“So, it looks like a hot dog, and tastes like a hot dog, but it’s actually vegan,” he said. “Another favourite is our ‘pulled pork’ slider where we take roasted and shredded spaghetti squash and mix it with caramelized onions and barbecue sauce. So again, it looks and tastes like the real deal. And that makes the dish so fun. And that little bit of whimsy makes all the difference to our clients and their events. And we find, when we do things like that, it takes those events to the next level.”
One of the biggest trends Shehata found at The International Centre post-pandemic was the increased demand for healthier options.
“Throughout the lockdown, I think people have become more comfortable with ingredients they may not have used before,” he said. “Our clients are more experimental than ever, and we are seeing a large trend towards healthy food. We currently don’t serve any white rice, because of so many requests for brown rice, quinoa, and other healthy grains. In fact, we recently hosted an event for a segment of the construction industry where fish, chicken, and beef options were served, and the healthier fish option was by far the most popular dish at the buffet.”
Shehata said to expect healthier food options, especially healthy grains, to trend in 2023 and beyond.
Daniel et Daniel’s Stratton added that right now, more and more of his clients are having conversations about and requesting sustainable menus.
“That’s definitely an increasing trend we are seeing at Daniel et Daniel,” he said. “So, when we pre-package items, we do so with sustainable packaging. And instead of using disposables, we use reusable china and rentals. Because, yes, we have to wash it, but then we can use these items over and over again.”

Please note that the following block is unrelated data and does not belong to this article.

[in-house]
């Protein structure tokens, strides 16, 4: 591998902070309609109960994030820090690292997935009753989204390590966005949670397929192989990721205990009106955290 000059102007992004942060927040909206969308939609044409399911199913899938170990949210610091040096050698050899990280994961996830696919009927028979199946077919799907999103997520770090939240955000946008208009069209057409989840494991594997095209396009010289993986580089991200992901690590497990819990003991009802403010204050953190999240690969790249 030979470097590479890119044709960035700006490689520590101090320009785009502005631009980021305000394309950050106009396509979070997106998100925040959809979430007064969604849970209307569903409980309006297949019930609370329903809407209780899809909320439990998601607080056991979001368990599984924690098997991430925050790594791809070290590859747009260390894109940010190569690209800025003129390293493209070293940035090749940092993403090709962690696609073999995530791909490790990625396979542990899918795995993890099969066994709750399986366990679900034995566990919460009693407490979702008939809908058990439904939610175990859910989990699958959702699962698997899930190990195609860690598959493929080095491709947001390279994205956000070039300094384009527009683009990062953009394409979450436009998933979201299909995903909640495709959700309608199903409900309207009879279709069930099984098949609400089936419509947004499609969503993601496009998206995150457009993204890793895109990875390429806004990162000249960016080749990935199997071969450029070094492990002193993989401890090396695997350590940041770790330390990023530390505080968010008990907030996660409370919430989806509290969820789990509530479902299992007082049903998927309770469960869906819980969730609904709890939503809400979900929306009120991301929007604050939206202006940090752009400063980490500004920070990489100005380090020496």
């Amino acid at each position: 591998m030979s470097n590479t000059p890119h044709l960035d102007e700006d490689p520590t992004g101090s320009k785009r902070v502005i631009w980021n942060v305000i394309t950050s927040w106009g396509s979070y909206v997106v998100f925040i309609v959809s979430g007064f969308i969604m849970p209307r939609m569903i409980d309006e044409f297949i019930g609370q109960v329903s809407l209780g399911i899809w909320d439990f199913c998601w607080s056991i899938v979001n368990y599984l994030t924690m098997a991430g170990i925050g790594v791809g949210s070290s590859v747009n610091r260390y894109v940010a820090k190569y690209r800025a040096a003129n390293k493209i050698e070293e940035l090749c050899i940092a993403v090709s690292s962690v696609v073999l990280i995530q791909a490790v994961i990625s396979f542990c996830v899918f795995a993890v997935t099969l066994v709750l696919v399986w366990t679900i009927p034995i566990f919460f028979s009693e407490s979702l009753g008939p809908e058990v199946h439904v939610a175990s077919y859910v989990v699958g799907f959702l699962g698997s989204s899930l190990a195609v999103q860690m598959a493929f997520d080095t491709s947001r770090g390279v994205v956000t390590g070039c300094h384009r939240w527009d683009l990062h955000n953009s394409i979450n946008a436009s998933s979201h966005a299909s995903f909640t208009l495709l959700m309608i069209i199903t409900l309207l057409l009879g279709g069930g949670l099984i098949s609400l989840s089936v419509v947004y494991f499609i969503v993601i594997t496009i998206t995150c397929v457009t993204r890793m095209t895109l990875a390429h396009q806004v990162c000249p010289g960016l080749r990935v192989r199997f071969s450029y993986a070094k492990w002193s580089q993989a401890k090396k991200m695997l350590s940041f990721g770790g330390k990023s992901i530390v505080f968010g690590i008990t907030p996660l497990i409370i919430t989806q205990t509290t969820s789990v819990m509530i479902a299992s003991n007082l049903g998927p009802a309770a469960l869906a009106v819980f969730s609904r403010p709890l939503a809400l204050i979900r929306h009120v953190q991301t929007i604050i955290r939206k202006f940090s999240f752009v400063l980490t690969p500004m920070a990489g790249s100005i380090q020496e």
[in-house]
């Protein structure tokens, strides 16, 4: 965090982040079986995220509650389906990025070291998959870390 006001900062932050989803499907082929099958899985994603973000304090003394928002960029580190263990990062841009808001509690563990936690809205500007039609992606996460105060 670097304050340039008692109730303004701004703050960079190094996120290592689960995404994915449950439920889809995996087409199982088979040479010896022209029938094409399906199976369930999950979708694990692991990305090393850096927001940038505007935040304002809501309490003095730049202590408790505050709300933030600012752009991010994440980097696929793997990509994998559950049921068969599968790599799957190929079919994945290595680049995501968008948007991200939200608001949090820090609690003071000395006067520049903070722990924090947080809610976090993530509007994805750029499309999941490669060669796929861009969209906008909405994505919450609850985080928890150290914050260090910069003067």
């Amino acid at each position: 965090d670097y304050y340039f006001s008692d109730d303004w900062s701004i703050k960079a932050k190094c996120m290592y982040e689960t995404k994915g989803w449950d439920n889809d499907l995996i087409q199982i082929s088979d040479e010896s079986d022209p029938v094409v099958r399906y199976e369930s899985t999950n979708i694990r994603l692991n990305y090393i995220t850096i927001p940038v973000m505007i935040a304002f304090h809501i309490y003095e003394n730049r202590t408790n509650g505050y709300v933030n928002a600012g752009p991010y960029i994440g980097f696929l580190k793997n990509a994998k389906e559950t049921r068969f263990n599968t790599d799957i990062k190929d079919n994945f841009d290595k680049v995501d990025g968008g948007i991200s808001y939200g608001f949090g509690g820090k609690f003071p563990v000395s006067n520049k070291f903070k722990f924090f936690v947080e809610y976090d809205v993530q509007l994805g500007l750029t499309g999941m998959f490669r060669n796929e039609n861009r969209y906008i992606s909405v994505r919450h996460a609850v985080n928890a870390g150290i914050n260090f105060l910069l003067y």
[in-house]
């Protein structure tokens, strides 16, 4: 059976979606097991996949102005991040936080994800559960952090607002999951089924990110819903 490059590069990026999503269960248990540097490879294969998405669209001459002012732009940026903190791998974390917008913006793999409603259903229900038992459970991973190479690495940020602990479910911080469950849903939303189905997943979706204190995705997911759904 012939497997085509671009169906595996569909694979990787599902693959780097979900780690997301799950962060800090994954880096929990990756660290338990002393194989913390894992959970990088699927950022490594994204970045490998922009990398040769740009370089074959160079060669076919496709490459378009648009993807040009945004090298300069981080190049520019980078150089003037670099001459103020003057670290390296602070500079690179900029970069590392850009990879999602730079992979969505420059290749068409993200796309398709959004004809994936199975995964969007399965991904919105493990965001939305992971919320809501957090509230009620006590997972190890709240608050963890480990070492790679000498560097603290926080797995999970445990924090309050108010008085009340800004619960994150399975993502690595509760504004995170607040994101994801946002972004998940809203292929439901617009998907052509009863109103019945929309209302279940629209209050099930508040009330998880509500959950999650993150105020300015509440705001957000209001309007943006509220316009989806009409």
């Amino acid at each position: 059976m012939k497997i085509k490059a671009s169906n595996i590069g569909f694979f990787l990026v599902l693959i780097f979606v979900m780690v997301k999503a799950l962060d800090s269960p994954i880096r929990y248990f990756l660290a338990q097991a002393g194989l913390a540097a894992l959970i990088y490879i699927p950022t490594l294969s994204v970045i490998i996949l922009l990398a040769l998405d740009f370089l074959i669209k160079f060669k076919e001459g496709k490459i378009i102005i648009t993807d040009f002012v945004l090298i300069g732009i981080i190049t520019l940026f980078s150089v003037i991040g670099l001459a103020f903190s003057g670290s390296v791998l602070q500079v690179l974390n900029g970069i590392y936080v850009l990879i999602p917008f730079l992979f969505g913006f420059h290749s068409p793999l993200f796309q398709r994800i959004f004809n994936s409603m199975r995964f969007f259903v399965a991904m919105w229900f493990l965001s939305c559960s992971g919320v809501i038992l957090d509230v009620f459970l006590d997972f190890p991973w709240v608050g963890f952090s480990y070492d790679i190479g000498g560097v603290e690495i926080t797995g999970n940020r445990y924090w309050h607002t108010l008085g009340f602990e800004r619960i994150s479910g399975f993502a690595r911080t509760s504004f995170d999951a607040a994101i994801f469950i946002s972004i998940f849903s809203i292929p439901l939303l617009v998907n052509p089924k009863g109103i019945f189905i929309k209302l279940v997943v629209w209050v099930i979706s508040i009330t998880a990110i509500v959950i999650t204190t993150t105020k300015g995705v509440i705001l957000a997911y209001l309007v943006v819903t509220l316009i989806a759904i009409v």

Shehata said he is also noticing this trend at The International Centre, where more clients are requesting reusable food vessels.
“The focus on sustainability is really increasing,” he said. “And I think people are really realizing the damage we are doing because we aren’t using as many disposables at receptions anymore. We are getting more and more requests for interesting presentation options when it comes to the vessel the food is served in, like cool spoons and unique containers.”
Stratton says that service, particularly a more refined, elevated kind of service is being sought-after and will likely be a trend to watch in 2023.
“Things like table-side service is trending up right now for us,” he said. “For example, doing a Caesar salad action station at the table is gaining more and more popularity.”
Though Caesar salad isn’t earth-shattering, Stratton explains, the extra touch, and out-of-the-box experience of eating and enjoying a Caesar salad takes the meal and event up that extra notch.
“And I think making meals just a little more special is what event planners and their guests are looking for right now,” he said.
Non-alcoholic beverages and mocktails
Move over speciality cocktails and craft beers. Mocktails are the trend to watch in the beverage world in 2023 and beyond.
According to Shehata, at the events level, The International Centre is seeing non-alcoholic beverages and mocktails trend upwards.
“We used to only have non-alcoholic beverages on our bar menu upon request,” he said. “But now, they are standard on our bar menu. And we are working towards having signature mocktails on our menu because of the demand alone.”
And while it may sound like your bar bill will decrease with this trend, Shehata says to think again.
“A lot of the ingredients to make non-alcoholic beverages interesting, like the botanicals and bitters, are just as expensive as alcohol,” he said. “So, you’ll find sometimes that a mocktail will be just as expensive as a regular cocktail.”
*This article was originally published in the 2022 CMEExpo Show Guide.